O’Stricker v. Jim Walter Corporation, 4 Ohio St.3d 84, syllabus (1983) (“Absent legislative definition, it is left to the judiciary to determine when a cause of action ‘arose’ for the purposes of statutes of limitation.”)
Investors REIT One v. Jacobs, 46 Ohio St.3d 176, 181 (1989) (“The legislature’s express inclusion of a discovery rule for certain torts arising under R.C. 2305.09, including fraud and conversion, implies the exclusion of other torts arising under the statute, including negligence.”)
Zimmie v. Calfee, Halter Griswold, 43 Ohio St.3d 54 (1989) (Time begins to accrue in a legal malpractice claim upon a “cognizable event,” where the client discovered or should have discovered the injury due to the attorney’s act or non-act.)
Westfield Ins. Co. v. Galatis, 2003-Ohio-5849, ¶ 48 (“[A] prior decision of the Supreme Court may be overruled where (1) the decision was wrongly decided at that time, or changes in circumstances no longer justify continued adherence to the decision, (2) the decision defies practical workability, and (3) abandoning the precedent would not create an undue hardship for those who have relied upon it.”)
Nichols v. Schwendeman, 2007-Ohio-6602 (10th Dist.) (“the insured has a corresponding duty to examine the policy, know the extent of its coverage, and notify the agent if said coverage is inadequate.”)
DiCenzo v. A-Best Products Company, Inc., 2008-Ohio-5327, syllabus (“An Ohio court has discretion to apply its decision only prospectively after weighing the following considerations: (1) whether the decision establishes a new principle of law that was not foreshadowed in prior decisions, (2) whether retroactive application of the decision promotes or retards the purpose behind the rule defined in the decision, and (3) whether retroactive application of the decision causes an inequitable result.”)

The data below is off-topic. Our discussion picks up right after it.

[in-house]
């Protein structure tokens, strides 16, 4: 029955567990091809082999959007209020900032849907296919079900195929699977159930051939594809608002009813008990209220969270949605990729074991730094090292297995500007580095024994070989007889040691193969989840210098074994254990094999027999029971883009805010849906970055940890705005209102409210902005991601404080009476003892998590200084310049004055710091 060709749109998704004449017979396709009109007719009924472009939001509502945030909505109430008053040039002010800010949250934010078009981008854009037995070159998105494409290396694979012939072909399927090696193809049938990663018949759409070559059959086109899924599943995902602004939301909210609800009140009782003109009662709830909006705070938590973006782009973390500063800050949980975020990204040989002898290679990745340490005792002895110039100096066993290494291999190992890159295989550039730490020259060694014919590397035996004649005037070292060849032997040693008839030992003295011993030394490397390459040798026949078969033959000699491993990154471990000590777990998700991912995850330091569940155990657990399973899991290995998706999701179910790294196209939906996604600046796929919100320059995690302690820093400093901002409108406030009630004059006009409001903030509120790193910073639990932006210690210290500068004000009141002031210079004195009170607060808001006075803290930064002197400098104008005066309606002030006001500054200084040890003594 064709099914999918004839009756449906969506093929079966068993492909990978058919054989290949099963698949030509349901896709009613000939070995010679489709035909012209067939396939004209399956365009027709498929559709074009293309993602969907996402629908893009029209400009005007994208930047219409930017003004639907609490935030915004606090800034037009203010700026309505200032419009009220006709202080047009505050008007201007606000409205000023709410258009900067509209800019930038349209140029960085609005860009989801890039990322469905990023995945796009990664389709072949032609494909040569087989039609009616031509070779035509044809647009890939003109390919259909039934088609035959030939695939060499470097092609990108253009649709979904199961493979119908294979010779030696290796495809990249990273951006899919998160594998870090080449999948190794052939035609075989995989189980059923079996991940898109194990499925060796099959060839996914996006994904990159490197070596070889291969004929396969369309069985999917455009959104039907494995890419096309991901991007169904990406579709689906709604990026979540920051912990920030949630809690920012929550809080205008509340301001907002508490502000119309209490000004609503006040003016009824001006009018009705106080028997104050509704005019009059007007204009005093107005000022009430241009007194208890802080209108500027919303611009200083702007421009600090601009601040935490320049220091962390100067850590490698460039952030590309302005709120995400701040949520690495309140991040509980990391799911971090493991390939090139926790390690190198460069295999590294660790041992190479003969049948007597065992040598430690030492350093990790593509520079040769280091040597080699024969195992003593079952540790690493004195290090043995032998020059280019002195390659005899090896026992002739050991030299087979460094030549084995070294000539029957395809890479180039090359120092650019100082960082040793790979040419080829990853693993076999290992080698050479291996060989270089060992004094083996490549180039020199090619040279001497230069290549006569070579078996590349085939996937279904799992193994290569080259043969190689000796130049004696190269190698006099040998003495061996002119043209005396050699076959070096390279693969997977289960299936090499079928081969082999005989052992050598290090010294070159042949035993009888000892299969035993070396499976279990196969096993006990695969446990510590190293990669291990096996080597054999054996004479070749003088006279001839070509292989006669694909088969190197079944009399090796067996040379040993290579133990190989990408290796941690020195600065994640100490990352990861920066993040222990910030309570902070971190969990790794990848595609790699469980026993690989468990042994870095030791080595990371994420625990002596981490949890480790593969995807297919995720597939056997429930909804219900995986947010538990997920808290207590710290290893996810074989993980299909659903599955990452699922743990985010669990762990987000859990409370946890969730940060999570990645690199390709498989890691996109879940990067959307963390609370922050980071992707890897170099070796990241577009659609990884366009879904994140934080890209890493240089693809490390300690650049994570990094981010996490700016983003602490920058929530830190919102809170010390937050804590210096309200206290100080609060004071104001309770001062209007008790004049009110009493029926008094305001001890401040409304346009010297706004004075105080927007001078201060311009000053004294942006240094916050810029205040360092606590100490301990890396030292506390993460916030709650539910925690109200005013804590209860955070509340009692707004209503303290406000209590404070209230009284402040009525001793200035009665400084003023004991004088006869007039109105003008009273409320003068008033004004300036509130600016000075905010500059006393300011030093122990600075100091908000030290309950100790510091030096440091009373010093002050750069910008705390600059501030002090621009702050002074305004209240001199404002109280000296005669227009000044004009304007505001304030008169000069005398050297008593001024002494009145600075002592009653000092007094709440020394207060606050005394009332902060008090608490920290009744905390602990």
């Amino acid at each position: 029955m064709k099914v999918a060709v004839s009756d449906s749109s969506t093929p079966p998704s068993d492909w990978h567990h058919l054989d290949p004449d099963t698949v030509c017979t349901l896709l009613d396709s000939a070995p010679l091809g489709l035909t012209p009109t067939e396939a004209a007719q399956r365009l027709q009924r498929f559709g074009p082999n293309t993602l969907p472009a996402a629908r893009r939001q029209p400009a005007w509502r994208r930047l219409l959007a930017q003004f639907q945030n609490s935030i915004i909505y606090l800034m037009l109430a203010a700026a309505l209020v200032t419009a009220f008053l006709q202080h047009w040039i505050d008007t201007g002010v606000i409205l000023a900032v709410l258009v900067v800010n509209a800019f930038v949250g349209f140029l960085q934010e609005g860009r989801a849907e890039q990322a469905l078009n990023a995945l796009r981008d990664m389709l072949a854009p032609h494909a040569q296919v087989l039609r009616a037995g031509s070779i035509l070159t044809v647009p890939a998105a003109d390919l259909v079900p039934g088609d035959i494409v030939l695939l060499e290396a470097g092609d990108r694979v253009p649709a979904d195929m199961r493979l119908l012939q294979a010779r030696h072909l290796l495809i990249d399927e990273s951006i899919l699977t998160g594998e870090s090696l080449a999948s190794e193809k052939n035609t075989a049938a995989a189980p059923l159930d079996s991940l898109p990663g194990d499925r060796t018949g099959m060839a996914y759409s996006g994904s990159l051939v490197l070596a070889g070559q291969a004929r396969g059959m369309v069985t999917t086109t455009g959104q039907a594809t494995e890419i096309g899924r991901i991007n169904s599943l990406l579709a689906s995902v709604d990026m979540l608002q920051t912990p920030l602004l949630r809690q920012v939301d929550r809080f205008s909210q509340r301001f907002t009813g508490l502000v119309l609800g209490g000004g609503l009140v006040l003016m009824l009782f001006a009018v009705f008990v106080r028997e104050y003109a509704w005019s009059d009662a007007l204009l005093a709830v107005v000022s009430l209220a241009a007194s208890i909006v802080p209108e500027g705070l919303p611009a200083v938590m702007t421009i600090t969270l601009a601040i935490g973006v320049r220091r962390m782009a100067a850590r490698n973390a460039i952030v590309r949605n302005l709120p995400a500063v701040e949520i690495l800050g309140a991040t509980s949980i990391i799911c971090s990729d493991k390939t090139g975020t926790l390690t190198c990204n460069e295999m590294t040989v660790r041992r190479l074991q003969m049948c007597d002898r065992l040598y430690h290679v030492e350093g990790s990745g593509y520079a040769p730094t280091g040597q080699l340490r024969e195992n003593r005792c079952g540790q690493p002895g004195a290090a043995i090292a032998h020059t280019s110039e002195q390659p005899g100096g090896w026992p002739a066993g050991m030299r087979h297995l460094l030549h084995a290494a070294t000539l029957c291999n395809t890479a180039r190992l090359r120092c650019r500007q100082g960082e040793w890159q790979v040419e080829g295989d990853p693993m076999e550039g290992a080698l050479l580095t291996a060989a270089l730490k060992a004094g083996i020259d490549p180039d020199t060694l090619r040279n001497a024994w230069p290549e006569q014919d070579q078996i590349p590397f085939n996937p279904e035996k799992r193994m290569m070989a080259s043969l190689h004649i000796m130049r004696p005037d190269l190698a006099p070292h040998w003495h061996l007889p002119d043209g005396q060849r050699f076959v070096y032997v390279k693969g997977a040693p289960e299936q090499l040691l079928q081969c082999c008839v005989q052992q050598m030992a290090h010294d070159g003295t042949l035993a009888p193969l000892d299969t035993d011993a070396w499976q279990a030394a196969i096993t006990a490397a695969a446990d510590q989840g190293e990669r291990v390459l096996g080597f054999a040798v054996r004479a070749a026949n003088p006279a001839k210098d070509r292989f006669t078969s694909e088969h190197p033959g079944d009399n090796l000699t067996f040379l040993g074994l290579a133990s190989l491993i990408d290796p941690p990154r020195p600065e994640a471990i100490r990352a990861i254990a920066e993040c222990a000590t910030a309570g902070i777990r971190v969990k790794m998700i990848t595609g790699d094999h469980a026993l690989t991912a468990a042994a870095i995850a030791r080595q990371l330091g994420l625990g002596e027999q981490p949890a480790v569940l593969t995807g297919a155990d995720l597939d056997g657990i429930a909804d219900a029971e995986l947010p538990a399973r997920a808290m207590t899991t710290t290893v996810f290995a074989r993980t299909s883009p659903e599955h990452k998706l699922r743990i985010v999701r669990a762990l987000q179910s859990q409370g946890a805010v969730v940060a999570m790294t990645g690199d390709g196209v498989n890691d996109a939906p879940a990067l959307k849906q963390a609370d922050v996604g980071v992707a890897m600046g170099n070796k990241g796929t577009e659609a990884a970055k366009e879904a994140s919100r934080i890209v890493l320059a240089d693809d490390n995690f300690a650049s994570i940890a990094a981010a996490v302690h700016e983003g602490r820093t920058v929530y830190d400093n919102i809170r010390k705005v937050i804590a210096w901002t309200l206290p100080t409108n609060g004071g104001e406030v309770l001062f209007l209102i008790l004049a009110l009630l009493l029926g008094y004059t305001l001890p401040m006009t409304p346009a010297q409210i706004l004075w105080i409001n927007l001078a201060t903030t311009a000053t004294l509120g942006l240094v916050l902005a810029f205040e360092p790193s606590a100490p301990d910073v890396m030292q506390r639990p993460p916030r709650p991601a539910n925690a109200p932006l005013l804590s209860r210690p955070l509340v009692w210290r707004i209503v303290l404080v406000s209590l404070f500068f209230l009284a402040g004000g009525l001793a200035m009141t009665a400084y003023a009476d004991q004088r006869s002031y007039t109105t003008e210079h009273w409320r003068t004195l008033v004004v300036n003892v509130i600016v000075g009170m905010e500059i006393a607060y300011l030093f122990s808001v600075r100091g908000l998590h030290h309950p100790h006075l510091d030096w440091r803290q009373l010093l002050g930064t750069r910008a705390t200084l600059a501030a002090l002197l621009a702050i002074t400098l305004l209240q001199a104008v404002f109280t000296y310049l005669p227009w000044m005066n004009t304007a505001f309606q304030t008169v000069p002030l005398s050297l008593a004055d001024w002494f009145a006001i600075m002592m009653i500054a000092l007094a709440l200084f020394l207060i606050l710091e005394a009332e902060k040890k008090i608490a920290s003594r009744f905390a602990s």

Grant Thornton v. Windsor House, Inc., 57 Ohio St.3d 158 (1991) (Reaffirming the rationale discussed in Investors REIT One v. Jacobs, which held that the discovery rule did not apply to professional negligence claims.)
Flagstar Bank, F.S.B. v. Airline Union’s Mortgage Co., 2011-Ohio-1961, ¶ 13 (A cause of action for professional negligence exists from the time the wrongful act is committed.)
Under Flagstar Bank, a cause of action in a professional negligence claim begins when the wrongful act is committed. Therefore, the statute in this case began to run when LGR purchased the policy in May of 2010. Unlike other tolling exceptions expressly enumerated in R.C. 2305.09, there is no delayed discovery rule in this situation. To disregard these express statutory limitations invades the province of the General Assembly, and ignores traditional principles of statutory interpretation.
The Tenth District’s reliance on Kunz and the delayed-damages rule is misplaced. Since Kunz, this Court has addressed other professional negligence claims, where it has held that the cause of action accrues when the act is committed, and not from the discovery of the tort. These cases limit and abrogate Kunz’s delayed-damages rule. Even if the extent of the damages is not readily ascertainable at the time of the tort, the injury occurs at the time of the wrongful act.
Kunz was wrongly decided and should be overruled. It is practically unworkable and would subject insurance companies to unlimited liability, indefinitely. Furthermore, in this case, LGR had a copy of the policy and a duty to examine it for defects in coverage as soon as the policy was placed, thus giving it constructive knowledge of any problems with coverage.